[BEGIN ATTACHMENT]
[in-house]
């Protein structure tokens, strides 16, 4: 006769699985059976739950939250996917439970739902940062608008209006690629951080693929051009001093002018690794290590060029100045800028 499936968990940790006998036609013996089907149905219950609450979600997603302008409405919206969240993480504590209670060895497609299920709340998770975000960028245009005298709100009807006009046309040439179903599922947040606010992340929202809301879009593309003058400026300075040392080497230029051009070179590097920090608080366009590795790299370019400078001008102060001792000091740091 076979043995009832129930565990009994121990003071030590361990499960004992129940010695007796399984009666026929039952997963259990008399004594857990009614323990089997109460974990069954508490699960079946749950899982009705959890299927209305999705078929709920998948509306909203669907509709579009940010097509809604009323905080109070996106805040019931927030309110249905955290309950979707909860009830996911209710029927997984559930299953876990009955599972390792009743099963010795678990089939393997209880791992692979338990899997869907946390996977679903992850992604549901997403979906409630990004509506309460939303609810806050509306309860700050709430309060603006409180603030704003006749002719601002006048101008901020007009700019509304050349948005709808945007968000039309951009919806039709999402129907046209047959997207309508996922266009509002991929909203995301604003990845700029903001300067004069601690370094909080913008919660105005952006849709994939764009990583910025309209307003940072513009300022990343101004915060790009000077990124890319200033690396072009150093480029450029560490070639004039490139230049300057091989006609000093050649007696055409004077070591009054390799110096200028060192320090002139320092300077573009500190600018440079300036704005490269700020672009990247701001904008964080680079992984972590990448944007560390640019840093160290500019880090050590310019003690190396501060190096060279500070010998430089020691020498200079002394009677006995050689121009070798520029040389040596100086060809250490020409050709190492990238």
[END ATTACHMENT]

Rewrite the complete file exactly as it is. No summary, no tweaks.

[in-house]
């Protein structure tokens, strides 16, 4: 006769699985059976739950939250996917439970739902940062608008209006690629951080693929051009001093002018690794290590060029100045800028 499936968990940790006998036609013996089907149905219950609450979600997603302008409405919206969240993480504590209670060895497609299920709340998770975000960028245009005298709100009807006009046309040439179903599922947040606010992340929202809301879009593309003058400026300075040392080497230029051009070179590097920090608080366009590795790299370019400078001008102060001792000091740091 076979043995009832129930565990009994121990003071030590361990499960004992129940010695007796399984009666026929039952997963259990008399004594857990009614323990089997109460974990069954508490699960079946749950899982009705959890299927209305999705078929709920998948509306909203669907509709579009940010097509809604009323905080109070996106805040019931927030309110249905955290309950979707909860009830996911209710029927997984559930299953876990009955599972390792009743099963010795678990089939393997209880791992692979338990899997869907946390996977679903992850992604549901997403979906409630990004509506309460939303609810806050509306309860700050709430309060603006409180603030704003006749002719601002006048101008901020007009700019509304050349948005709808945007968000039309951009919806039709999402129907046209047959997207309508996922266009509002991929909203995301604003990845700029903001300067004069601690370094909080913008919660105005952006849709994939764009990583910025309209307003940072513009300022990343101004915060790009000077990124890319200033690396072009150093480029450029560490070639004039490139230049300057091989006609000093050649007696055409004077070591009054390799110096200028060192320090002139320092300077573009500190600018440079300036704005490269700020672009990247701001904008964080680079992984972590990448944007560390640019840093160290500019880090050590310019003690190396501060190096060279500070010998430089020691020498200079002394009677006995050689121009070798520029040389040596100086060809250490020409050709190492990238």